If you have a really long lens like a 600mm or an 800mm, you'll probably want to use a tripod and gimbal head.  Ordinary tripod heads won't do.


6
Lenses / Re: Tanzania with minimal gear
« on: August 27, 2014, 07:22:36 PM »
I am back from my trip.  (BTW, it was with Overseas Adventure Travel.  A good balance of cost and quality, IMO.)

In the end, I took two bodies, a 5D Mark II and a 5D Mark III.  They share batteries/chargers, which was convenient.  I brought a half-dozen batteries, but 3 would probably have been enough, even with no electricity on some of our stops. 

I brought the 70-300mm, the Kenco extender, and the 24-70 f/4.  (At the last minute, I decided to bring that one over the 24-105.  It's smaller, newer, has better macro capabilities.)  I was pretty happy with that combination, but if I had to do it over again, I might take the 16-36mm f/2.8 instead. I missed going really wide.  Not really for landscape vistas, but for interiors and for stuff like the kopjes. 

300mm plus Kenco extender was generally long enough.  I didn't miss my 600mm f/4.  I did miss the speed of my faster lenses.  But considering weight and all, the 70-300mm was perfect.

Thanks for the advice, everyone.  It was really helpful.  Especially the tip about the filters.  I did not need my rocket blower.  I never used the circular polarizer.  But those B+W filters were gold.  Dust stuck to everything except those filters.

7
I have a book from Ralph Clevenger and he recommends trash compactor bags and that's what I carry in all of my bags.  I don't know if they sell them in Europe as I don't remember seeing a trash compactor during my years living there. They are 2.5 mils thick which is very heavy duty, but they fold up very small and are reusable and I mainly use them as ground cover to sit in the mud, but they also serve as backup waterproof gear covers.  I'm sure you can probably find something similar in Germany.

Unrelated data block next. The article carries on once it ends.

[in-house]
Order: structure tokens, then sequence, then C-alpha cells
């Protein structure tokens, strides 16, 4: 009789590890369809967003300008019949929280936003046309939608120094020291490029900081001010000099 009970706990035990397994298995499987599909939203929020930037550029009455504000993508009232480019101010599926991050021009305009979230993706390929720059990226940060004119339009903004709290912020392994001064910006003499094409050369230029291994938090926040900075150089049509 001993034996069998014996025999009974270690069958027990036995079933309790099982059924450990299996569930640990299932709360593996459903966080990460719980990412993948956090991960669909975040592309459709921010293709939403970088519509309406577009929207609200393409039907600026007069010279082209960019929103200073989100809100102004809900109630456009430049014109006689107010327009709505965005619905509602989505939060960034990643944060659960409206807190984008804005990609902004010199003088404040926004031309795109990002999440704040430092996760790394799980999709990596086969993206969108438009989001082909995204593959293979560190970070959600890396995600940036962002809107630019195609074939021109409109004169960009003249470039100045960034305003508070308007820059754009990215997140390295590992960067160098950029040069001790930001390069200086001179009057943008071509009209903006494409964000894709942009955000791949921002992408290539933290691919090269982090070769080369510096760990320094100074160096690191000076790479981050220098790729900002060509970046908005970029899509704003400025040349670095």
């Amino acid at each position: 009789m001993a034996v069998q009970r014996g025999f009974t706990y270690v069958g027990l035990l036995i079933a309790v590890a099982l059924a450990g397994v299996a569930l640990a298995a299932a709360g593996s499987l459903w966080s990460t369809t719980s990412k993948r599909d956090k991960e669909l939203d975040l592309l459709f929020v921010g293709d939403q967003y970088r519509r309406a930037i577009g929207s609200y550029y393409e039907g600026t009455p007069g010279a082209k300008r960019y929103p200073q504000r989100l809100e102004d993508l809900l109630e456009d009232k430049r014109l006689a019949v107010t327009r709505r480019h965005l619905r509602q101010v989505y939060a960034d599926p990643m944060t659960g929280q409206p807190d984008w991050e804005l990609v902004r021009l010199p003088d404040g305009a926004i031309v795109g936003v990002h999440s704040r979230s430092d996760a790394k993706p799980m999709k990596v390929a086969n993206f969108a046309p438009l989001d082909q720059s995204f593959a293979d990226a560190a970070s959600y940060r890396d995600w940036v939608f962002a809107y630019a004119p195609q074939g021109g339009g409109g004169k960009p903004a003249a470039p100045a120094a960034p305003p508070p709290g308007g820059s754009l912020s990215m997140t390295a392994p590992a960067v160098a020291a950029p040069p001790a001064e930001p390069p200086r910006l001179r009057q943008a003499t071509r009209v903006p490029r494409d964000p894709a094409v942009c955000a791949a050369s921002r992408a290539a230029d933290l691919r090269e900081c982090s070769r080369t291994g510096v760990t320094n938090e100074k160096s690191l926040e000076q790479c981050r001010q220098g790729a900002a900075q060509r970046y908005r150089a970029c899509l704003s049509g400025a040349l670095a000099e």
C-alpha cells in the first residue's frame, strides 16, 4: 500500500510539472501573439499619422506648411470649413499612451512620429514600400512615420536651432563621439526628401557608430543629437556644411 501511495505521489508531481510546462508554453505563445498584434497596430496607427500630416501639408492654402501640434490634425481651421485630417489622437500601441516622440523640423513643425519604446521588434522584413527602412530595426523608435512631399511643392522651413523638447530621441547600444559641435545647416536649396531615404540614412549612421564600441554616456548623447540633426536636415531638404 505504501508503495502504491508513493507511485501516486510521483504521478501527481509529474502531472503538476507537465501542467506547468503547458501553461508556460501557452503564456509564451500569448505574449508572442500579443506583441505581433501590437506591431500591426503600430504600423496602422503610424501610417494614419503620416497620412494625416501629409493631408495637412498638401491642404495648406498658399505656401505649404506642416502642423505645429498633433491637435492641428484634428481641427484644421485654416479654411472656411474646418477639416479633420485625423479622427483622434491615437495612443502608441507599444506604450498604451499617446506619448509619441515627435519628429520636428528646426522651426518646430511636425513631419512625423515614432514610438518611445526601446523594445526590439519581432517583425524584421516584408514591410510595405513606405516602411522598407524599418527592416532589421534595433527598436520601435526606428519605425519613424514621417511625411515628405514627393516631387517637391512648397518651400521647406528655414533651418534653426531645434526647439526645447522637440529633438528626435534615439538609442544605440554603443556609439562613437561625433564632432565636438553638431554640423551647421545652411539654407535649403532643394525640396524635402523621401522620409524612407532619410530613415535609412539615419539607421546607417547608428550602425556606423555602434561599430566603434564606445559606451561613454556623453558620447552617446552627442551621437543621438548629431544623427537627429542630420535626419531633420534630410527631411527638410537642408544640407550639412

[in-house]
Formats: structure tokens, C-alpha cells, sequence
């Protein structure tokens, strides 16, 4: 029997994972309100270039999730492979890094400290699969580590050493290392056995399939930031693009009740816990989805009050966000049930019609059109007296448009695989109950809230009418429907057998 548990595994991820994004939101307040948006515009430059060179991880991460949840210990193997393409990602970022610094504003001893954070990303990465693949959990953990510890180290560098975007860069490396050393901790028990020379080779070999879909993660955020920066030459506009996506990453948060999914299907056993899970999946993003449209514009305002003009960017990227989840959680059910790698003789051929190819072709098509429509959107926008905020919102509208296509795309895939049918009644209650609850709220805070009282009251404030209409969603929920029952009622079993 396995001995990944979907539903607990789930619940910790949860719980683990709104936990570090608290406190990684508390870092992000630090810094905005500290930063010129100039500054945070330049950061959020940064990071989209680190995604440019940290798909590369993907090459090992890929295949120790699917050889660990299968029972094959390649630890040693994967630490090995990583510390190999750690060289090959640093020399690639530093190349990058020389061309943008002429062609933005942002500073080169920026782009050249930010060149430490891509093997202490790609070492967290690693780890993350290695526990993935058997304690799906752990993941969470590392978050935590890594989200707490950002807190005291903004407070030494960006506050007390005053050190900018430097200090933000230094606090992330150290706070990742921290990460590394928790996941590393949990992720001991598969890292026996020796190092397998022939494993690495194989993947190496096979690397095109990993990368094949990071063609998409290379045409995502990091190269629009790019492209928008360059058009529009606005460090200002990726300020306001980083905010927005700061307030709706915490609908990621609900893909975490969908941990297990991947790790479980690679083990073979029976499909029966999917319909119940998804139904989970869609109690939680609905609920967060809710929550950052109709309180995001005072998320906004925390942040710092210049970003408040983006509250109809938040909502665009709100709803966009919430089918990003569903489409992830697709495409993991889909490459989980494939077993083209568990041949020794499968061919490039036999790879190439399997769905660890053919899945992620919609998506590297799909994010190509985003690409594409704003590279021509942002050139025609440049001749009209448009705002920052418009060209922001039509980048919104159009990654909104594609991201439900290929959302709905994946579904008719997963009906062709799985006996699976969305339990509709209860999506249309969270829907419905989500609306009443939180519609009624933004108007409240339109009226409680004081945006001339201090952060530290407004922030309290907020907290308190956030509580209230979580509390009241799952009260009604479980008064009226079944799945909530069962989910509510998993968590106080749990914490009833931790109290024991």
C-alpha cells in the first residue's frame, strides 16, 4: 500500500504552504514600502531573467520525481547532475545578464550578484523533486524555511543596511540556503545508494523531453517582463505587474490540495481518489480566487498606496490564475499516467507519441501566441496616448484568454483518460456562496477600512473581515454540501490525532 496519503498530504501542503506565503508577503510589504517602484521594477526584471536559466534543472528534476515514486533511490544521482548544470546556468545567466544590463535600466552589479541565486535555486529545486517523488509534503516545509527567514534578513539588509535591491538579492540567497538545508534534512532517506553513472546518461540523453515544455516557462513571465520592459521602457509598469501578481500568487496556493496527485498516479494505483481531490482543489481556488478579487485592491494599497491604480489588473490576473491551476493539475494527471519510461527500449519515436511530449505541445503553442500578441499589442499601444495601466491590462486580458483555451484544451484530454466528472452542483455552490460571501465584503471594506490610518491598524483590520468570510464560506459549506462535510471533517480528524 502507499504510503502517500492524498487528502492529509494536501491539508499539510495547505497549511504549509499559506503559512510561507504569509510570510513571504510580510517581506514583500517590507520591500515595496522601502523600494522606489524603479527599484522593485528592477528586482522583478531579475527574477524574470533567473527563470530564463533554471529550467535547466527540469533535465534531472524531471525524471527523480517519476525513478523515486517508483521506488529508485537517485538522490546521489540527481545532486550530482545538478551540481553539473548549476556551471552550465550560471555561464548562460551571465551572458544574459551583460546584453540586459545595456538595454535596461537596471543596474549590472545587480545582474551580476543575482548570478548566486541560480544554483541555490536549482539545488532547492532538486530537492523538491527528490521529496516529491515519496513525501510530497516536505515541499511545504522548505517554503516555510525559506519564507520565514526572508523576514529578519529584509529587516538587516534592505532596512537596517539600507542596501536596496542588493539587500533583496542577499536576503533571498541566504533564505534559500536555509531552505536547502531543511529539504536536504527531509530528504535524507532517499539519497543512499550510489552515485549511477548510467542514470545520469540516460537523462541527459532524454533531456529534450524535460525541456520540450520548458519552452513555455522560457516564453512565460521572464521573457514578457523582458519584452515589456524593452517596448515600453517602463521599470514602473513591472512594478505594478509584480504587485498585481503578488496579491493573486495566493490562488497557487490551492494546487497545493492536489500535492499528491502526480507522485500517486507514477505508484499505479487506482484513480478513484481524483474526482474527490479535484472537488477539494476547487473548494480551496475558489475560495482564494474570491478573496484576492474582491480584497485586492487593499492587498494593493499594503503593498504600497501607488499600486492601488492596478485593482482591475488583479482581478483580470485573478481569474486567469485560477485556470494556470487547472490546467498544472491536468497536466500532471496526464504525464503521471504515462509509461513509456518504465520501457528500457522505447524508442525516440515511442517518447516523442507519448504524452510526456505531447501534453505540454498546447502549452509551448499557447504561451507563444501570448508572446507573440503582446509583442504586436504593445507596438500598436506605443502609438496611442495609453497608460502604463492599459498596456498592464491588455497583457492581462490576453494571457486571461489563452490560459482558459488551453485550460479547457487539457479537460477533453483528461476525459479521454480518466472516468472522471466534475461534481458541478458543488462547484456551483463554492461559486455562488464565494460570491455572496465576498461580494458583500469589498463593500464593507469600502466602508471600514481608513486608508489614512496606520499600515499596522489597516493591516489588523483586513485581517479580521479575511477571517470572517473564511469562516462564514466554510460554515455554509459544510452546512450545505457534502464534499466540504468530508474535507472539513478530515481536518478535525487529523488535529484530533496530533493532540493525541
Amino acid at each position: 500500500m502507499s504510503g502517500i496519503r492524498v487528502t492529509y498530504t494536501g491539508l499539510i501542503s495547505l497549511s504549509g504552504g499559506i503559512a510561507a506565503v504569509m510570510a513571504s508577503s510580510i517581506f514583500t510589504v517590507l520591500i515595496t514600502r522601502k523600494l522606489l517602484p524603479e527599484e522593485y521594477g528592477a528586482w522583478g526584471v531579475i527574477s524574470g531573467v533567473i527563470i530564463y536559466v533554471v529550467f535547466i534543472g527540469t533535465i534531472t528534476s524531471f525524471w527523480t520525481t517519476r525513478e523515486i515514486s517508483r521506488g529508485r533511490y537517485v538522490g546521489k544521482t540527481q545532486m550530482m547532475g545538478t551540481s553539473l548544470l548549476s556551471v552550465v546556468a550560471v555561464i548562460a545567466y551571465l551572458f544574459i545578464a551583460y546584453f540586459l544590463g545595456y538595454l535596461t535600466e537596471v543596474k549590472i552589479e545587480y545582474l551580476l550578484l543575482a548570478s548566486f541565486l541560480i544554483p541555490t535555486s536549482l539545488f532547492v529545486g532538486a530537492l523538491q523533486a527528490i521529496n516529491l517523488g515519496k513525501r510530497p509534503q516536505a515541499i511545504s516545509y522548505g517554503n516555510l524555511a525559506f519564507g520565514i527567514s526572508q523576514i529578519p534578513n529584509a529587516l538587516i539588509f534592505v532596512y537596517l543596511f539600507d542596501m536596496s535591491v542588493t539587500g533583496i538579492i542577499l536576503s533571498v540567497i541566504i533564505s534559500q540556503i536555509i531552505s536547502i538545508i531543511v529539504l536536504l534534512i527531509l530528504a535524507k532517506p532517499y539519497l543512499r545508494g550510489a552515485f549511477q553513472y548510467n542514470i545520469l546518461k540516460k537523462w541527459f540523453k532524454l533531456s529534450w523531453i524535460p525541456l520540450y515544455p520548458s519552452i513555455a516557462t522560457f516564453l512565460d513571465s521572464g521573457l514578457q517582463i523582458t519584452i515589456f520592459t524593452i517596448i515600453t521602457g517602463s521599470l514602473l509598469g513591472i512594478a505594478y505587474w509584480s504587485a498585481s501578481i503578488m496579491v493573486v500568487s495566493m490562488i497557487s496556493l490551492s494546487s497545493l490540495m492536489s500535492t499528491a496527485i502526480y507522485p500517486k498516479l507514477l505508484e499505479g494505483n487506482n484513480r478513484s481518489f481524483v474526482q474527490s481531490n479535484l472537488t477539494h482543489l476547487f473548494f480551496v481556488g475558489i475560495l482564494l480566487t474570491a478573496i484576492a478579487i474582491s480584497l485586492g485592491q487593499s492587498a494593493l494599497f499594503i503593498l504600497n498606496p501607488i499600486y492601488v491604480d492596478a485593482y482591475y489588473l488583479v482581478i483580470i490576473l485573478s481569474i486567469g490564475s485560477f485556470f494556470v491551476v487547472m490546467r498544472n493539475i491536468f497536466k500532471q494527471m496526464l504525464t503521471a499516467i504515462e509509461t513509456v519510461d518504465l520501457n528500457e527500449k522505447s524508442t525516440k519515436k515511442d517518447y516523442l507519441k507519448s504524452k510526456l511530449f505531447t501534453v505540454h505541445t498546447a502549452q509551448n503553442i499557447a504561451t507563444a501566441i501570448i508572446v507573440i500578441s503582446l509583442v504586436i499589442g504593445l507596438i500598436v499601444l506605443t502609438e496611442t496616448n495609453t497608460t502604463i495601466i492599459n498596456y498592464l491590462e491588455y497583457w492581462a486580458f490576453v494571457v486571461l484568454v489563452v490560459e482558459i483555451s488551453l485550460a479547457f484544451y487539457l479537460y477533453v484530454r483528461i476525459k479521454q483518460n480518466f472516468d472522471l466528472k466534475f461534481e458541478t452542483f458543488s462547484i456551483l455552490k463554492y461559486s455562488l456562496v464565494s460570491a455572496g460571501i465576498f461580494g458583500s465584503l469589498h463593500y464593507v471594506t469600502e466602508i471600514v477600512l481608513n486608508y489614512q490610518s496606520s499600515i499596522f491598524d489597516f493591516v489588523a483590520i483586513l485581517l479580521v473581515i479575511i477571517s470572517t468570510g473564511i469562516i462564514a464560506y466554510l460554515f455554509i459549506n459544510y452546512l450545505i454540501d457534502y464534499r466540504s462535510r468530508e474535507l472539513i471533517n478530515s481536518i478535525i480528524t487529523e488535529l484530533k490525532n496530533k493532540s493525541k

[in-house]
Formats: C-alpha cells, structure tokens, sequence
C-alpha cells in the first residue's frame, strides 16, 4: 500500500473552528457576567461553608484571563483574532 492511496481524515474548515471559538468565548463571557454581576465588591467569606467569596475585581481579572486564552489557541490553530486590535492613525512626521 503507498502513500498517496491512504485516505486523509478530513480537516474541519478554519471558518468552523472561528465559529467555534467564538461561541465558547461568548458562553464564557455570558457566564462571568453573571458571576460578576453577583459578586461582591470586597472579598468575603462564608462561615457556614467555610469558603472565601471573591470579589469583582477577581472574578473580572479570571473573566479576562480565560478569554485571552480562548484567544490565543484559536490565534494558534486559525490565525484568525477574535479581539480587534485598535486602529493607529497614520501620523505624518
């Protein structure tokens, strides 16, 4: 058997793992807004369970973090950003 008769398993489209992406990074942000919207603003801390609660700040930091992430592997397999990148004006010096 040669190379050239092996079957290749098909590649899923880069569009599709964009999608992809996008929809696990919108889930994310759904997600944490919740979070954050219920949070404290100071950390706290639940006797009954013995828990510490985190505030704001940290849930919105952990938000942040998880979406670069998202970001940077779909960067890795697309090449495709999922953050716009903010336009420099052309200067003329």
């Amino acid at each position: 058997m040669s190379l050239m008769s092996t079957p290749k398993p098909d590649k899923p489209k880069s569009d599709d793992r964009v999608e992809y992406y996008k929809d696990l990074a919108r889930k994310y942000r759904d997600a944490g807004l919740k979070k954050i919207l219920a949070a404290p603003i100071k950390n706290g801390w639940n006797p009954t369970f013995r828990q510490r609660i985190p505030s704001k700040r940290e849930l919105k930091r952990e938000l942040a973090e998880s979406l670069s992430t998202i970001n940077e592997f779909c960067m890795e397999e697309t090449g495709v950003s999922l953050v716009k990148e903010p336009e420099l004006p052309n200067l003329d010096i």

Hey, thanks for this tip! 

I went down to the grocery store to look for some. They didn't have any (I guess trash compactors have fallen out of favor in recent years), but they did have contractor bags.  Trash bags meant for use by contractors and other commercial users.  They are also 2.5 mil thick.  They are a little bigger than compactor bags (3'x4') but easy to trim to fit.

8
Never had a 6D, but my 5D Mark II doesn't seem to like rain much.

I had it out all day in the rain. With a rain cover, but it was so wet that day I guess the rain cover wasn't enough. 
The shutter went wonky.  I would just touch it and it would shoot off in burst mode forever. Until I turned the camera off. 

I took it home and gently blow-dried it.  It was fine the next morning.  I was worried there would be permanent damage done, but it's been a couple of years now and the camera's been fine.  Knock on wood.

9
Photography Technique / Re: Photographing Ghosts / UV Photography?
« on: August 01, 2014, 10:00:27 AM »
The IR cameras used on Ghost Hunters and the like are not the kind most of us use when we do infrared photography.

IR photography (the kind where the trees are white) is near-infrared.  Just outside our vision range.